Senior Director, Public Policy & Government Affairs at CCIA
Dan O’Connor is the Senior Director for Public Policy & Government Affairs at the Computer & Communications Industry Association, where he works with government and industry leaders on competition, intellectual property, international trade and global Internet policy.
He also leads CCIA’s efforts on antitrust policy and monitors the business and technological developments in high-tech markets. He has worked on public policy, government relations and media outreach for several high-profile antitrust cases in both the United States and Europe. Before assuming his current position he was Director of Competition & Telecommunications Policy and the Deputy Director of Government Affairs at CCIA. Before joining CCIA, he served as a Legislative Aide in the New York State Assembly for the Chairwoman of the State-Federal Relations Committee.
Mr. O’Connor received a Master’s Degree in International Political Economy from the London School of Economics, where he attained high-merit on his dissertation on the framing of Internet censorship as a barrier to trade. He received a B.S. in Policy Analysis and Management with a concentration in Consumer Economics from Cornell University where he was a Dean’s Scholar.
In his free time, he also enjoys playing rugby (where he frequently “breaks” his own “stuff”), traveling and politics.
Vice President, Law & Policy at CCIA
Matthew Schruers is Vice President for Law & Policy at the Computer & Communications Industry Association (CCIA), where he represents and advises the association on domestic and international policy issues including intellectual property, competition, and trade. He is also an adjunct professor at the Georgetown University Law Center and the Georgetown Graduate School Program on Communication, Culture, and Technology (CCT), where he teaches courses on intellectual property.
Mr. Schruers joined CCIA from Morrison & Foerster LLP in 2005, where he practiced intellectual property, antitrust, and administrative law. Mr. Schruers received his J.D. from the University of Virginia School of Law, where he served on the editorial board of the Virginia Law Review, and received his B.A. from Duke University.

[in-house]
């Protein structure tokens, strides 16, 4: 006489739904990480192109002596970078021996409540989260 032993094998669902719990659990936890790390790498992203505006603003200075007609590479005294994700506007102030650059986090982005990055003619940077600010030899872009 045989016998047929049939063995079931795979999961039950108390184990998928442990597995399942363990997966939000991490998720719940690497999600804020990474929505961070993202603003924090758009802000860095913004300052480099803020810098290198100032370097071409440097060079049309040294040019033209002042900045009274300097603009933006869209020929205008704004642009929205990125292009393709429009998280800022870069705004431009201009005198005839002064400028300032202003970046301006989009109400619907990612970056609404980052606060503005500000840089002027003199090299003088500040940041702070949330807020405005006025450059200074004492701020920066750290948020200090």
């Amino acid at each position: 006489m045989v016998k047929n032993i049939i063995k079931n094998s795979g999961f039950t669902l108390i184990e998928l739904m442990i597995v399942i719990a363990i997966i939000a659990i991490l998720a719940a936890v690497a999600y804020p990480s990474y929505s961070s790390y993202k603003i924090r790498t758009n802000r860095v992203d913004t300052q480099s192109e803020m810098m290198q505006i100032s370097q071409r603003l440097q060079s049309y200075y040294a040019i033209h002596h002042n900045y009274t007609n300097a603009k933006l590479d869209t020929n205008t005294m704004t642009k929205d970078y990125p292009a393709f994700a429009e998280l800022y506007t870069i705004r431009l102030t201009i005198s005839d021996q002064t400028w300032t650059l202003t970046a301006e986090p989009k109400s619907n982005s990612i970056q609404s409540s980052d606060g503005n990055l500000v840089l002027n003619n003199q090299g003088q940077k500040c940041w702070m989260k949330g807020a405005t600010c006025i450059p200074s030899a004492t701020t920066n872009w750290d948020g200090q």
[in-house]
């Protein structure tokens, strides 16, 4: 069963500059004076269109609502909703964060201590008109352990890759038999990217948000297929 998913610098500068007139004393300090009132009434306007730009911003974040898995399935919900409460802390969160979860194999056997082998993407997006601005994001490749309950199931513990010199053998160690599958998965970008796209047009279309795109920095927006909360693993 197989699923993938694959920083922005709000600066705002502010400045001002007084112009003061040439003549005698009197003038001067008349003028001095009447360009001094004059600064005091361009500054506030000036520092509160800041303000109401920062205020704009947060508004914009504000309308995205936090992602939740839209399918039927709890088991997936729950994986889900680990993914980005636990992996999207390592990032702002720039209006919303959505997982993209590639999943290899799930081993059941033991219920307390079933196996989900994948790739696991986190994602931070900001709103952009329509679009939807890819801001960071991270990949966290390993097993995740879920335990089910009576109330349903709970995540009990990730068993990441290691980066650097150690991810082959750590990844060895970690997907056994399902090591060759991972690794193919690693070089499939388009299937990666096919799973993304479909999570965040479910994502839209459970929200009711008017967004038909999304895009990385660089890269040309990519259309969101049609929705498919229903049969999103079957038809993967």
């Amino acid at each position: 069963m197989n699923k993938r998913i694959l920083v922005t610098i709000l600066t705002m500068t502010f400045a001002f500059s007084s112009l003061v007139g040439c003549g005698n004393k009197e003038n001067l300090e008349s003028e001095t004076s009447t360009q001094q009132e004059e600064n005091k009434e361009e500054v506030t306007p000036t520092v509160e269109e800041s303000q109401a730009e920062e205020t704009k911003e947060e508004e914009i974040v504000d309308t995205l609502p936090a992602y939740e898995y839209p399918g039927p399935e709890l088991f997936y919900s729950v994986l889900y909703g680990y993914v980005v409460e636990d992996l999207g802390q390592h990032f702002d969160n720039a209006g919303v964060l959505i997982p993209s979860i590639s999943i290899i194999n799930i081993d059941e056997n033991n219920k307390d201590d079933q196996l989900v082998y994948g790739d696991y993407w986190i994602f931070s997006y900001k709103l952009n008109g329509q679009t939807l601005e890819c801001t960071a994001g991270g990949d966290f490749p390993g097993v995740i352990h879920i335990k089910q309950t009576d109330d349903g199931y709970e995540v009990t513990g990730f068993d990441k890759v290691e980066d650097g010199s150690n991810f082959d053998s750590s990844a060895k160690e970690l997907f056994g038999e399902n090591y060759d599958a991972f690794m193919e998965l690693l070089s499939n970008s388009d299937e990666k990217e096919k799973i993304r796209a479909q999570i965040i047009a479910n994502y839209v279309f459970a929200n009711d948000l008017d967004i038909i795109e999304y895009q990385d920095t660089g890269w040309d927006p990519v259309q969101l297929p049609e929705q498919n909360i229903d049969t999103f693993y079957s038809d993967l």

Executive Director at FIIF & VP at CCIA
Joshua Lamel is the Executive Director of the Foundation for Innovation and Internet Freedom and a Vice President at CCIA. He has dedicated his career to being a passionate advocate for Internet Freedom and ensuring competitive technology and telecom markets.
Josh was an early DC advocate for technologies that were breaking stuff, working with early VoIP and telecom startups in trying to create a regulatory environment that would allow these companies to thrive. From there, Josh moved on to become counsel for Senator Ron Wyden, where he led efforts to ensure a free and open Internet for one of the Internet’s leading voices in Congress. While with Senator Wyden he helped to lead efforts preventing passage of the anti-disrupter telecom reform proposals in 2005-6 and authored the first bill and the framework for all subsequent legislation on net neutrality. Additionally, when broadcasters and music copyright holders came after and tried to destroy the nascent Internet radio industry, and almost succeeded, Josh led Senator Wyden’s successful effort to prevent oppressive copyright royalty rates from destroying the industry.
After leaving Senator Wyden’s office, Josh continued efforts to enable a robust environment for disrupters. This included becoming a tireless advocate for more ubiquitous and ultra-fast broadband, working with the technology industry and public interest groups in pushing for a balanced copyright regime and leading efforts to continue the symbiotic relationship between the U.S. government, universities, laboratories and the high tech industry in ensuring a pro-innovation tech transfer and funding environment.
Public Policy and Regulatory Counsel at CCIA
Ross Schulman is Public Policy and Regulatory Counsel at the Computer and Communications Industry Association. He was previously with the Center for Democracy and Technology as a program manager handling consumer privacy and information security issues. While there he managed the Anti-Spyware Coalition in developing industry standard definitions and best practices for consumer and business computer security. In the course of eight years living in Washington DC, he has also spent time working in both the Senate, for Senator Ron Wyden and the Senate Judiciary Committee, and the House of Representatives for the House Energy and Commerce Committee.
He received his J.D. magna cum laude from American University and his bachelors degree in computer science from Brandeis University.
Partner, Troutman Sanders and DisCo’s Senior Legal Analyst
Glenn Manishin serves as outside counsel to and is the senior legal analyst for Project DisCo; he has represented the Computer & Communications Industry Assn. for more than 20 years. A partner with the Troutman Sanders law firm in Washington, DC, Glenn’s core competence is antitrust law, although he has worked with a veritable who’s who of leading IT industry firms since 1990 on intellectual property, telecommunications, technology policy, privacy and related Internet-centric issues. Glenn’s claim to fame is that he is the only lawyer to have appeared as attorney-of-record in the two largest U.S. monopolization cases of the past generation — United States v. AT&T Co. and United States v. Microsoft Corp. — in the latter of which he was co-counsel along with former federal appeals Judges Robert Bork and Ken Starr.